System Design and Technology
Meeting California’s energy and environmental policy goals requires an evolution in electricity system design and operation using advanced technology and software analytics. The 21st century grid includes significant amounts of utility-scale renewables, more holistic integration of DER with the grid, and increasing third-party solutions that together help to maximize value to customers. The grid must be designed to accommodate rapid evolution in available technologies as well as emerging technologies.
The grid architecture must consider the physical assets of the distribution grid including poles, wires, sensors, and customer devices as well as the communications, forecasting, control and other advanced algorithms that enable the collection of devices to work together. Utilities will need to increase investment in hardware and analytics, as well as to develop tools that optimize the contribution of customer-side resources.3 Regulators will need to facilitate this change by designing policies that support the necessary infrastructure investments, allow experimentation, and require the development of standards and open protocols to ensure interoperability and integration, while addressing cyber security. In addition, utilities and regulators need to recognize that certain types of grid equipment and infrastructure can no longer be amortized over 20-30 years due to the shorter technology lifecycle.
The growth of new DER interactions at the “grid edge” creates a much more complex operating environment for the distribution grid including two-way power flow, power production controlled by the customer, in addition to the utility, and unexpected variations in power quality. These conditions drive the need for greater visibility, digital intelligence (monitoring as well as predictive maintenance) and control as well as the ability to measure and manage power flow and power quality. Ideally, the very DER that is changing the grid environment can be utilized to optimize the grid. In essence, DER can serve the dual purpose of providing greater customer choice and control, and grid power quality and reliability benefiting both customers and utilities, provided that the necessary enabling technologies and adaptive regulatory frameworks are implemented.
This environment is already being recognized on specific circuits and areas within California. Utilities and grid operators are in the process of adapting to it, with investments in grid modernization and modifications to traditional distribution planning processes.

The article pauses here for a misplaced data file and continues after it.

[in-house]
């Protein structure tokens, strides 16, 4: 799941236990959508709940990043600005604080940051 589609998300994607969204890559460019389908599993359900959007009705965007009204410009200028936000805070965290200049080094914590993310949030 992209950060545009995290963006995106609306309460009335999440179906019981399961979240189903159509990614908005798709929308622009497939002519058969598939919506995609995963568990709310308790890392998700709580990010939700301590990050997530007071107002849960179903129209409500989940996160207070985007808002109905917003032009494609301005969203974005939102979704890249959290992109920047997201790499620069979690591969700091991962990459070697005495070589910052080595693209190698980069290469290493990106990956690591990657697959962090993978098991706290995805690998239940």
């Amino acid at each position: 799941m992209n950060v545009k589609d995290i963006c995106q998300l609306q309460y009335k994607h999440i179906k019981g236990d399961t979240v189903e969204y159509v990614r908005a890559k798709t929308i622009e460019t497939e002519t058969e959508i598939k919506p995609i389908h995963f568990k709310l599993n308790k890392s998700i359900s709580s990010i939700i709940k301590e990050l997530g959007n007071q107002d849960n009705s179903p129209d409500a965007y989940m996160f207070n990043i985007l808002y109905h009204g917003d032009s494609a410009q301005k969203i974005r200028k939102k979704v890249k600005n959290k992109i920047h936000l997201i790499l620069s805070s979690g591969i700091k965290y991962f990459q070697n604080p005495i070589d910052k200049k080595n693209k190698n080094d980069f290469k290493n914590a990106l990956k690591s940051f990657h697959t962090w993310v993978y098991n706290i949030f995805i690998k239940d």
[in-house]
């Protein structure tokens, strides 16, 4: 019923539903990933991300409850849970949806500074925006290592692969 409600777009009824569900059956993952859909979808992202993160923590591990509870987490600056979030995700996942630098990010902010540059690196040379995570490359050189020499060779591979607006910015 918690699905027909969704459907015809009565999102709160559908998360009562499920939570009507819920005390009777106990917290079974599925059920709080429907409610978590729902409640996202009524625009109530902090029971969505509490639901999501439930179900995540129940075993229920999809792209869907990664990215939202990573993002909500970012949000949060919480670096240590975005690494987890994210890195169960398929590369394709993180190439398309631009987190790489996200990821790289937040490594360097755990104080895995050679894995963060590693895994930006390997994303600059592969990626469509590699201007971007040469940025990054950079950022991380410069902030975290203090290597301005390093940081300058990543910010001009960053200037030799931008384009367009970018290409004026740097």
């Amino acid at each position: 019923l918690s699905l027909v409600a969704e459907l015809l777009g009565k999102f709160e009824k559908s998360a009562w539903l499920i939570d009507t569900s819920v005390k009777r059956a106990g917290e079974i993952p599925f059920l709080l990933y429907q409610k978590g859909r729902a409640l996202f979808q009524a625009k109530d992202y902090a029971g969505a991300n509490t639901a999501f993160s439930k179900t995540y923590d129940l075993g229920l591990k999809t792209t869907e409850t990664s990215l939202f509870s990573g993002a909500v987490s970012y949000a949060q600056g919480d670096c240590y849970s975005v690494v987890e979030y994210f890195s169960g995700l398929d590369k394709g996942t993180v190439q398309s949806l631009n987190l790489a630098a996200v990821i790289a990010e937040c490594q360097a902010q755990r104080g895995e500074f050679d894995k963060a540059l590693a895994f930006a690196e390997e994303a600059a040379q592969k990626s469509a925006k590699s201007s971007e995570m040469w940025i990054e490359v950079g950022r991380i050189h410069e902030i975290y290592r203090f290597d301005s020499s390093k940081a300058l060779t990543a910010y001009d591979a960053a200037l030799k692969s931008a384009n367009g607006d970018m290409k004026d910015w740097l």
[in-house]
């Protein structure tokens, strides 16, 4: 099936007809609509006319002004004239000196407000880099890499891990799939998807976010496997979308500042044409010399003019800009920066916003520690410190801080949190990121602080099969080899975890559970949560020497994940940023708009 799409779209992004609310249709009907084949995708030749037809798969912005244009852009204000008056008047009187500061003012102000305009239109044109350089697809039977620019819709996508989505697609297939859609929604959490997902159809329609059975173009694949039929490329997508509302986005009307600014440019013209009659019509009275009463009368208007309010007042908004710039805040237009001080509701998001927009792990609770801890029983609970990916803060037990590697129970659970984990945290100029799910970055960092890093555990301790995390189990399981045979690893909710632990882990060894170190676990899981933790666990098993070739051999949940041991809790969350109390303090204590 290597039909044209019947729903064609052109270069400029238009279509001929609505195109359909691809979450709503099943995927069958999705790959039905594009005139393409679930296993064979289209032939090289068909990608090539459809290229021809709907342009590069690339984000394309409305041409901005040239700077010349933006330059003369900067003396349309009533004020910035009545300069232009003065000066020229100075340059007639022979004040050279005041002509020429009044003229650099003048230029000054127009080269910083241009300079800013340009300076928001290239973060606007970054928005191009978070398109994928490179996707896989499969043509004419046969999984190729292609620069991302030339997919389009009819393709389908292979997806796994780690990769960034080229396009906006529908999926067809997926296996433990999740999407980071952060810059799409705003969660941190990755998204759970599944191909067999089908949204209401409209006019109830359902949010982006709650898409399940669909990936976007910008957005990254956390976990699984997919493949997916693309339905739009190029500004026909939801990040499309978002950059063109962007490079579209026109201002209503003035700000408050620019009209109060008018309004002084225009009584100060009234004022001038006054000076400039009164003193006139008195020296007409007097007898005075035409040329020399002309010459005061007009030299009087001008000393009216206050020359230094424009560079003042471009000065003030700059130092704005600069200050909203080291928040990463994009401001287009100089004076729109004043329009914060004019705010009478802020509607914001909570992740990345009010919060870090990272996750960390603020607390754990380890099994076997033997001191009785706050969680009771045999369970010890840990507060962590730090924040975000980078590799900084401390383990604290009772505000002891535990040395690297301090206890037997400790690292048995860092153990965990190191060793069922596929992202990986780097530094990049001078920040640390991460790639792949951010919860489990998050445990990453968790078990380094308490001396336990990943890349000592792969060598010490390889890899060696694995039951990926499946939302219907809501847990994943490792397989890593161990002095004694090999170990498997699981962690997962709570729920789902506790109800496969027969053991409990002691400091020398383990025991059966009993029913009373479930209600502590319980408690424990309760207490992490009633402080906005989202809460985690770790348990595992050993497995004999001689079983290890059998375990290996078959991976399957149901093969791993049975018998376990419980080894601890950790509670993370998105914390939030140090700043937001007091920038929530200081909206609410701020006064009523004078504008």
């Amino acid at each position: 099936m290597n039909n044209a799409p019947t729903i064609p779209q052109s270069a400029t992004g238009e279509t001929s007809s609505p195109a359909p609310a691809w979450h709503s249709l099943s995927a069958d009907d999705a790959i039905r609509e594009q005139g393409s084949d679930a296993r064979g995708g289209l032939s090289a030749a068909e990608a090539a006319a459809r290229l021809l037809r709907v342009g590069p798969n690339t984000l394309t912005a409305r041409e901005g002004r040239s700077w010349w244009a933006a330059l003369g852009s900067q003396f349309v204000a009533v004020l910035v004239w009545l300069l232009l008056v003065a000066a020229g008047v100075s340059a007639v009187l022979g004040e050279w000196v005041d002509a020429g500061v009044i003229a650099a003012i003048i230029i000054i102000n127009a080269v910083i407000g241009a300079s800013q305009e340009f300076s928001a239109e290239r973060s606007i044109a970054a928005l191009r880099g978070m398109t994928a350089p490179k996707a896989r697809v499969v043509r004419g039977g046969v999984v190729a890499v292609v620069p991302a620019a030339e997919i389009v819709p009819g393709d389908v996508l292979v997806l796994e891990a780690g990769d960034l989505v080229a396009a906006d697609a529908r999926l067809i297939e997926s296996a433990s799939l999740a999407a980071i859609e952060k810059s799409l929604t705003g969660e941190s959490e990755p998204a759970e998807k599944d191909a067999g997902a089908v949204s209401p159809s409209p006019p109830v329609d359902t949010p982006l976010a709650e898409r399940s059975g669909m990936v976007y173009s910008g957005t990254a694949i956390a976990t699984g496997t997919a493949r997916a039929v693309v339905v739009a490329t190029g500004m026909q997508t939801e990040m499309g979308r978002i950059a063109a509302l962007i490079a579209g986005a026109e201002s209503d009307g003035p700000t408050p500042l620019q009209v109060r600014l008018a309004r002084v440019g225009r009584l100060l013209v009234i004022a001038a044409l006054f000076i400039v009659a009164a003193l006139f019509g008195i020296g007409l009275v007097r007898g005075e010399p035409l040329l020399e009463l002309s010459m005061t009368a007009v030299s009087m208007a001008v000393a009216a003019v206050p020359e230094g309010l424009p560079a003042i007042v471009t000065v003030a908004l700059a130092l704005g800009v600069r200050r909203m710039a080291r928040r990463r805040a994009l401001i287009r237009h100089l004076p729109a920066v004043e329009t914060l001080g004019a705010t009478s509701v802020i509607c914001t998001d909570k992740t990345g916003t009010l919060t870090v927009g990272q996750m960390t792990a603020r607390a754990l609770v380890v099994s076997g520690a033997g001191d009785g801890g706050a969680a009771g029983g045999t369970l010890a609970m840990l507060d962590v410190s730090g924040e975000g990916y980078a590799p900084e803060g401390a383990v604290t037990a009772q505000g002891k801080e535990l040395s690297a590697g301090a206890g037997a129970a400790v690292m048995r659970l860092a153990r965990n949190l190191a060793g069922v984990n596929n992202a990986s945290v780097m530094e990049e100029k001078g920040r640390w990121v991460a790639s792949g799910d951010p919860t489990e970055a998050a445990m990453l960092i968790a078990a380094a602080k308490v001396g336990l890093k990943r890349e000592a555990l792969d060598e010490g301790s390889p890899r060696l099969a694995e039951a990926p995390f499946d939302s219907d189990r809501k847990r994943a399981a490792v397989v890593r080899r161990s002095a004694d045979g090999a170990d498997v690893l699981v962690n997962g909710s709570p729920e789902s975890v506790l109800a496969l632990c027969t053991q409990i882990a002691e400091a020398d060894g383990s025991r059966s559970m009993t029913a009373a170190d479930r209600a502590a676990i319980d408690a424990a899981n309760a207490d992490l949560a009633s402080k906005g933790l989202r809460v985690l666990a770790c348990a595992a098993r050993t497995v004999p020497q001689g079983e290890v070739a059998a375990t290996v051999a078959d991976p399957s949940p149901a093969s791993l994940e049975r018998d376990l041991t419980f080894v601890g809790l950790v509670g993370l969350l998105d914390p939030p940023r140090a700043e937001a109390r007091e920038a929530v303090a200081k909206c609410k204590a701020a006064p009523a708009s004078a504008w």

A portfolio of enabling technologies will be necessary to support the envisioned products and services. The emerging capabilities of the 21st century electricity system include real-time granular system monitoring and visualization, failure prevention through predictive diagnostics, robust communications, advanced software applications such as outage management systems, advanced control systems such as advanced distribution management systems, advanced grid infrastructure such as distribution automation and advanced forecasting tools incorporating the capability of DER assets.
Regulatory Framework, Incentives, and Revenue Mechanisms
The current regulatory construct will be challenged to keep pace with changes that support the principles of universal service and how to equitably cover and share the costs of essential grid services, while also supporting individual customer-level options and the achievement of state policy objectives. There are several possible pathways, models and options that could be reviewed and evaluated for how they could be applied in California, covering utility organizational models, market operations/pricing models and potential future revenue models.
The California Public Utilities Commissions (CPUC) has already embarked on several parallel paths, via individual proceedings, to address a range of issues emerging from the changes taking place in the electricity sector. This has set the State of California on the path to achieving important state policy objectives and has also set the stage for the industry to evolve to a new structure. As the changes become more profound, it will become necessary to consider more fundamental changes, in particular on restructuring/aligning incentives to achieve the desired outcomes while maintaining the long-term viability of the utility. This should be done via an open and transparent process to consider all the options available. This would include:
• Identification of the regulatory issues that currently impede – or could enable – evolution from existing business models to new ones.
• An assessment of what is most appropriate for the regulated market versus the competitive market, and how the two would interact as the market evolves.